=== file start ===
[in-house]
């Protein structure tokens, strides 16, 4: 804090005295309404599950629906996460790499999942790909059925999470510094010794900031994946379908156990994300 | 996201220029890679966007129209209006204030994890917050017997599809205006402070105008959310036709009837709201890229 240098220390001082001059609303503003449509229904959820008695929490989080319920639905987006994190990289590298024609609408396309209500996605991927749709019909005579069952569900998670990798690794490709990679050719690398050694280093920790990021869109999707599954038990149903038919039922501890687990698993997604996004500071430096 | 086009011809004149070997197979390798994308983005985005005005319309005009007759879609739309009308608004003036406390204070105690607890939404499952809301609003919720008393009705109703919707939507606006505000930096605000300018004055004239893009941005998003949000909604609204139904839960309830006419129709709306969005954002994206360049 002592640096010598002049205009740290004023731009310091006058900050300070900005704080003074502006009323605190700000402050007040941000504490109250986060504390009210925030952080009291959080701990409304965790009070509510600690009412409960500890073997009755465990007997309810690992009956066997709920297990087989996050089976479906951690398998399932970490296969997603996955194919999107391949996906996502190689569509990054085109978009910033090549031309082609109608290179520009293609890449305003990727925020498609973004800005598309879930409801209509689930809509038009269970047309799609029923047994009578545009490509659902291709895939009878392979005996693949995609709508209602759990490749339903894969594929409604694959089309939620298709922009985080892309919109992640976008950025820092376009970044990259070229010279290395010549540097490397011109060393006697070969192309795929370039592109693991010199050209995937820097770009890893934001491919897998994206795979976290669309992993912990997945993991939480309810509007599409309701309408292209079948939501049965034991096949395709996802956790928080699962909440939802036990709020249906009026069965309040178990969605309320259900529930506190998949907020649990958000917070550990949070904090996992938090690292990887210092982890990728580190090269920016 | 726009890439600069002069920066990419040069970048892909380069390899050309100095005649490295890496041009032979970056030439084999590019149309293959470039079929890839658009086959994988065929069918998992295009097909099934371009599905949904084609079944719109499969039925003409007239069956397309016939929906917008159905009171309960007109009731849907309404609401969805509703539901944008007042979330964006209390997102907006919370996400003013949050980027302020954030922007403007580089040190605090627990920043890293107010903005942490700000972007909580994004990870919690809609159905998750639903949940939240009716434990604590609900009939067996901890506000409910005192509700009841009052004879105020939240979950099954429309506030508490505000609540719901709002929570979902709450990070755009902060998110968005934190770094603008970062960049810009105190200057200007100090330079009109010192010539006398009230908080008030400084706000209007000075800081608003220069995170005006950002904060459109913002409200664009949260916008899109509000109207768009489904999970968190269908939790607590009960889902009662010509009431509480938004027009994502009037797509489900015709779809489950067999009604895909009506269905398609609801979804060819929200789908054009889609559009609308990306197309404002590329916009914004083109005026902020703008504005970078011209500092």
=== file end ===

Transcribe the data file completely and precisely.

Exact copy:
[in-house]
């Protein structure tokens, strides 16, 4: 804090005295309404599950629906996460790499999942790909059925999470510094010794900031994946379908156990994300 | 996201220029890679966007129209209006204030994890917050017997599809205006402070105008959310036709009837709201890229 240098220390001082001059609303503003449509229904959820008695929490989080319920639905987006994190990289590298024609609408396309209500996605991927749709019909005579069952569900998670990798690794490709990679050719690398050694280093920790990021869109999707599954038990149903038919039922501890687990698993997604996004500071430096 | 086009011809004149070997197979390798994308983005985005005005319309005009007759879609739309009308608004003036406390204070105690607890939404499952809301609003919720008393009705109703919707939507606006505000930096605000300018004055004239893009941005998003949000909604609204139904839960309830006419129709709306969005954002994206360049 002592640096010598002049205009740290004023731009310091006058900050300070900005704080003074502006009323605190700000402050007040941000504490109250986060504390009210925030952080009291959080701990409304965790009070509510600690009412409960500890073997009755465990007997309810690992009956066997709920297990087989996050089976479906951690398998399932970490296969997603996955194919999107391949996906996502190689569509990054085109978009910033090549031309082609109608290179520009293609890449305003990727925020498609973004800005598309879930409801209509689930809509038009269970047309799609029923047994009578545009490509659902291709895939009878392979005996693949995609709508209602759990490749339903894969594929409604694959089309939620298709922009985080892309919109992640976008950025820092376009970044990259070229010279290395010549540097490397011109060393006697070969192309795929370039592109693991010199050209995937820097770009890893934001491919897998994206795979976290669309992993912990997945993991939480309810509007599409309701309408292209079948939501049965034991096949395709996802956790928080699962909440939802036990709020249906009026069965309040178990969605309320259900529930506190998949907020649990958000917070550990949070904090996992938090690292990887210092982890990728580190090269920016 | 726009890439600069002069920066990419040069970048892909380069390899050309100095005649490295890496041009032979970056030439084999590019149309293959470039079929890839658009086959994988065929069918998992295009097909099934371009599905949904084609079944719109499969039925003409007239069956397309016939929906917008159905009171309960007109009731849907309404609401969805509703539901944008007042979330964006209390997102907006919370996400003013949050980027302020954030922007403007580089040190605090627990920043890293107010903005942490700000972007909580994004990870919690809609159905998750639903949940939240009716434990604590609900009939067996901890506000409910005192509700009841009052004879105020939240979950099954429309506030508490505000609540719901709002929570979902709450990070755009902060998110968005934190770094603008970062960049810009105190200057200007100090330079009109010192010539006398009230908080008030400084706000209007000075800081608003220069995170005006950002904060459109913002409200664009949260916008899109509000109207768009489904999970968190269908939790607590009960889902009662010509009431509480938004027009994502009037797509489900015709779809489950067999009604895909009506269905398609609801979804060819929200789908054009889609559009609308990306197309404002590329916009914004083109005026902020703008504005970078011209500092």